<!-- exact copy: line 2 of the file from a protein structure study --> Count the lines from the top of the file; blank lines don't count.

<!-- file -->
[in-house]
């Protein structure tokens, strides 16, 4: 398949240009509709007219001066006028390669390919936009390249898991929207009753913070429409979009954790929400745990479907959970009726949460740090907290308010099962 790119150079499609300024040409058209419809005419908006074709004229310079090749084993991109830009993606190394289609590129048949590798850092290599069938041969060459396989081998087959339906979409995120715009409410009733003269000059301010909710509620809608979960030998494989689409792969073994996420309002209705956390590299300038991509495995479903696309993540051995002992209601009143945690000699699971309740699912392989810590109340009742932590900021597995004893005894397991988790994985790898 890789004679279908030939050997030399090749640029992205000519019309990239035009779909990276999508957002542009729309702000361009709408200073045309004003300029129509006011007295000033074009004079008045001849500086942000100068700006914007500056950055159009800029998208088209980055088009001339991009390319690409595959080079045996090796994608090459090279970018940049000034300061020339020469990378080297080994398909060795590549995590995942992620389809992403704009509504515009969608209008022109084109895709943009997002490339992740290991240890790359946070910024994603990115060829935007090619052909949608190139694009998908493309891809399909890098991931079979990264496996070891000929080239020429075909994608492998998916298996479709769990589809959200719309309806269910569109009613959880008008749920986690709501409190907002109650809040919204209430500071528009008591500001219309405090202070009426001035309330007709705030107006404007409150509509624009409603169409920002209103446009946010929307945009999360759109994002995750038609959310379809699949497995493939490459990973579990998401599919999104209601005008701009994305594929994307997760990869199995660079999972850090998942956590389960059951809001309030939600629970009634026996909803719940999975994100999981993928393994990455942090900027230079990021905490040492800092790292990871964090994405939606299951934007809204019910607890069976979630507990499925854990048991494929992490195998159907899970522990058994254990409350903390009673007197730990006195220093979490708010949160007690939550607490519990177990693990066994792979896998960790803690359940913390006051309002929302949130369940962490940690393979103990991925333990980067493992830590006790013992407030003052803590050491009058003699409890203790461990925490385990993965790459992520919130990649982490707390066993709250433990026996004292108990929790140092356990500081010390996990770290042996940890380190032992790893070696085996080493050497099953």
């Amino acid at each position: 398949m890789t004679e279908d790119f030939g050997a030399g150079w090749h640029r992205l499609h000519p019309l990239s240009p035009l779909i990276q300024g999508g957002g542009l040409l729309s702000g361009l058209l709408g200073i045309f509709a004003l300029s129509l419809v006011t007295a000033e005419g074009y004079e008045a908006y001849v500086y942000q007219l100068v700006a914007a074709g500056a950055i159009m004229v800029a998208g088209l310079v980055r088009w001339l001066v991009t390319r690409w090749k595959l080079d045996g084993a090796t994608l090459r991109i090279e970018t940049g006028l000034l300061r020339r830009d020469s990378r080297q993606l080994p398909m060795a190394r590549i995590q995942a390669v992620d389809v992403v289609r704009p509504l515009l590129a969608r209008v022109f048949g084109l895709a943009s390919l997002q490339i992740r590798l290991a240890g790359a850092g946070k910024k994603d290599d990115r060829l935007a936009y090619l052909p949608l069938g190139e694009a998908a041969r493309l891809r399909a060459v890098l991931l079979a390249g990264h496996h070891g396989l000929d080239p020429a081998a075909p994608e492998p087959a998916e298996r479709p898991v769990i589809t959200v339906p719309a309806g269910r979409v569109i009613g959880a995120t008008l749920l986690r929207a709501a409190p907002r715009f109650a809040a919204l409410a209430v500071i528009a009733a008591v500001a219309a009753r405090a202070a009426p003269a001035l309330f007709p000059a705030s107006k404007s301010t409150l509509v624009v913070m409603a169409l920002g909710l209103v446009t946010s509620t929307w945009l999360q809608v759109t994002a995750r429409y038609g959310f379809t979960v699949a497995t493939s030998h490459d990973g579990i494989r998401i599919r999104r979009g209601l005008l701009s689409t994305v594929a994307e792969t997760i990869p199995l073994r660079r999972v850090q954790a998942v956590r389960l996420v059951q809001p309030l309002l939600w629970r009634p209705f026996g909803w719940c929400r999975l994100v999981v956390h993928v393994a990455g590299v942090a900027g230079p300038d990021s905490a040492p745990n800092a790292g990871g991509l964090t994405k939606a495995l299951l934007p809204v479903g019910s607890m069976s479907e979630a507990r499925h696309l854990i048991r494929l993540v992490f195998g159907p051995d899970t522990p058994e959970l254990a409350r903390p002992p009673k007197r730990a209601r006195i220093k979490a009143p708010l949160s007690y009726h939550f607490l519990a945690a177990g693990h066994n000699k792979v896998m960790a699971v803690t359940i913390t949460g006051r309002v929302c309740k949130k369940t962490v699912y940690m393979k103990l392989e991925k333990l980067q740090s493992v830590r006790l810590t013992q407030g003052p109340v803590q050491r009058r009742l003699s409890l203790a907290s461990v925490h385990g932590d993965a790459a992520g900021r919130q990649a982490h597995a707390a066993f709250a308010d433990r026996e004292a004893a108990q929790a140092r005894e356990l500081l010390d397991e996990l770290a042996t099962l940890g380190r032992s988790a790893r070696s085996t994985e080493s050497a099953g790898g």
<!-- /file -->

């Protein structure tokens, strides 16, 4: 398949240009509709007219001066006028390669390919936009390249898991929207009753913070429409979009954790929400745990479907959970009726949460740090907290308010099962 790119150079499609300024040409058209419809005419908006074709004229310079090749084993991109830009993606190394289609590129048949590798850092290599069938041969060459396989081998087959339906979409995120715009409410009733003269000059301010909710509620809608979960030998494989689409792969073994996420309002209705956390590299300038991509495995479903696309993540051995002992209601009143945690000699699971309740699912392989810590109340009742932590900021597995004893005894397991988790994985790898 890789004679279908030939050997030399090749640029992205000519019309990239035009779909990276999508957002542009729309702000361009709408200073045309004003300029129509006011007295000033074009004079008045001849500086942000100068700006914007500056950055159009800029998208088209980055088009001339991009390319690409595959080079045996090796994608090459090279970018940049000034300061020339020469990378080297080994398909060795590549995590995942992620389809992403704009509504515009969608209008022109084109895709943009997002490339992740290991240890790359946070910024994603990115060829935007090619052909949608190139694009998908493309891809399909890098991931079979990264496996070891000929080239020429075909994608492998998916298996479709769990589809959200719309309806269910569109009613959880008008749920986690709501409190907002109650809040919204209430500071528009008591500001219309405090202070009426001035309330007709705030107006404007409150509509624009409603169409920002209103446009946010929307945009999360759109994002995750038609959310379809699949497995493939490459990973579990998401599919999104209601005008701009994305594929994307997760990869199995660079999972850090998942956590389960059951809001309030939600629970009634026996909803719940999975994100999981993928393994990455942090900027230079990021905490040492800092790292990871964090994405939606299951934007809204019910607890069976979630507990499925854990048991494929992490195998159907899970522990058994254990409350903390009673007197730990006195220093979490708010949160007690939550607490519990177990693990066994792979896998960790803690359940913390006051309002929302949130369940962490940690393979103990991925333990980067493992830590006790013992407030003052803590050491009058003699409890203790461990925490385990993965790459992520919130990649982490707390066993709250433990026996004292108990929790140092356990500081010390996990770290042996940890380190032992790893070696085996080493050497099953």